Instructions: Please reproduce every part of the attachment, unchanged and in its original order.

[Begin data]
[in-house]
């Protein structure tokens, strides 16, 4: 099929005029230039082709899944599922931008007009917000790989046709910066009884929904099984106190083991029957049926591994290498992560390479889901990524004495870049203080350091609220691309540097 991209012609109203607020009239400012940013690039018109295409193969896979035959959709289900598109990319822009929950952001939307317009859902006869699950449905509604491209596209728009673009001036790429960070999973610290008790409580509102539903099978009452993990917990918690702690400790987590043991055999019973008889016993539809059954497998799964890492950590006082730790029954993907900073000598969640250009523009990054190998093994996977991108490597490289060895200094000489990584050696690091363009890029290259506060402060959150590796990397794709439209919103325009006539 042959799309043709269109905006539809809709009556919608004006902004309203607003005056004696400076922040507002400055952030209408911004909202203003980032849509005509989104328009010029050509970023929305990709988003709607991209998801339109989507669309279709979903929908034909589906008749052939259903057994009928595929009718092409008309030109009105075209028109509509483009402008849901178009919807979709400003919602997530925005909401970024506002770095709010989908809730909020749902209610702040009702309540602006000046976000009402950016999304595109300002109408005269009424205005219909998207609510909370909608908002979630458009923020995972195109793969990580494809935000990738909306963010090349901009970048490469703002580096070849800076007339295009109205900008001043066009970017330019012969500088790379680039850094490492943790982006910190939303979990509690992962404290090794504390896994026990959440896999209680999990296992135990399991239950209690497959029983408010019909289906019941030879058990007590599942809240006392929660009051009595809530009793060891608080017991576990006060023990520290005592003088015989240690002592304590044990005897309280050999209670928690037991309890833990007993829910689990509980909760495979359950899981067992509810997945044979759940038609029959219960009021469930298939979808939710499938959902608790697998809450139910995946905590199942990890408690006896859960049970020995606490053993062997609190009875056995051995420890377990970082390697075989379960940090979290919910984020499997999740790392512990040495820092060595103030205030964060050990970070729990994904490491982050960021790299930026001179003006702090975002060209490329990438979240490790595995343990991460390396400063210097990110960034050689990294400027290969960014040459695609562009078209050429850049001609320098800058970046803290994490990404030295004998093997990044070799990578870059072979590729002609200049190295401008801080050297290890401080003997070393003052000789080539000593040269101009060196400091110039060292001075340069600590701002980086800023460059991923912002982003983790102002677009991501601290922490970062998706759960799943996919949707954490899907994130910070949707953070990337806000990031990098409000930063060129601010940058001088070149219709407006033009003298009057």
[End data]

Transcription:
[in-house]
């Protein structure tokens, strides 16, 4: 099929005029230039082709899944599922931008007009917000790989046709910066009884929904099984106190083991029957049926591994290498992560390479889901990524004495870049203080350091609220691309540097 991209012609109203607020009239400012940013690039018109295409193969896979035959959709289900598109990319822009929950952001939307317009859902006869699950449905509604491209596209728009673009001036790429960070999973610290008790409580509102539903099978009452993990917990918690702690400790987590043991055999019973008889016993539809059954497998799964890492950590006082730790029954993907900073000598969640250009523009990054190998093994996977991108490597490289060895200094000489990584050696690091363009890029290259506060402060959150590796990397794709439209919103325009006539 042959799309043709269109905006539809809709009556919608004006902004309203607003005056004696400076922040507002400055952030209408911004909202203003980032849509005509989104328009010029050509970023929305990709988003709607991209998801339109989507669309279709979903929908034909589906008749052939259903057994009928595929009718092409008309030109009105075209028109509509483009402008849901178009919807979709400003919602997530925005909401970024506002770095709010989908809730909020749902209610702040009702309540602006000046976000009402950016999304595109300002109408005269009424205005219909998207609510909370909608908002979630458009923020995972195109793969990580494809935000990738909306963010090349901009970048490469703002580096070849800076007339295009109205900008001043066009970017330019012969500088790379680039850094490492943790982006910190939303979990509690992962404290090794504390896994026990959440896999209680999990296992135990399991239950209690497959029983408010019909289906019941030879058990007590599942809240006392929660009051009595809530009793060891608080017991576990006060023990520290005592003088015989240690002592304590044990005897309280050999209670928690037991309890833990007993829910689990509980909760495979359950899981067992509810997945044979759940038609029959219960009021469930298939979808939710499938959902608790697998809450139910995946905590199942990890408690006896859960049970020995606490053993062997609190009875056995051995420890377990970082390697075989379960940090979290919910984020499997999740790392512990040495820092060595103030205030964060050990970070729990994904490491982050960021790299930026001179003006702090975002060209490329990438979240490790595995343990991460390396400063210097990110960034050689990294400027290969960014040459695609562009078209050429850049001609320098800058970046803290994490990404030295004998093997990044070799990578870059072979590729002609200049190295401008801080050297290890401080003997070393003052000789080539000593040269101009060196400091110039060292001075340069600590701002980086800023460059991923912002982003983790102002677009991501601290922490970062998706759960799943996919949707954490899907994130910070949707953070990337806000990031990098409000930063060129601010940058001088070149219709407006033009003298009057």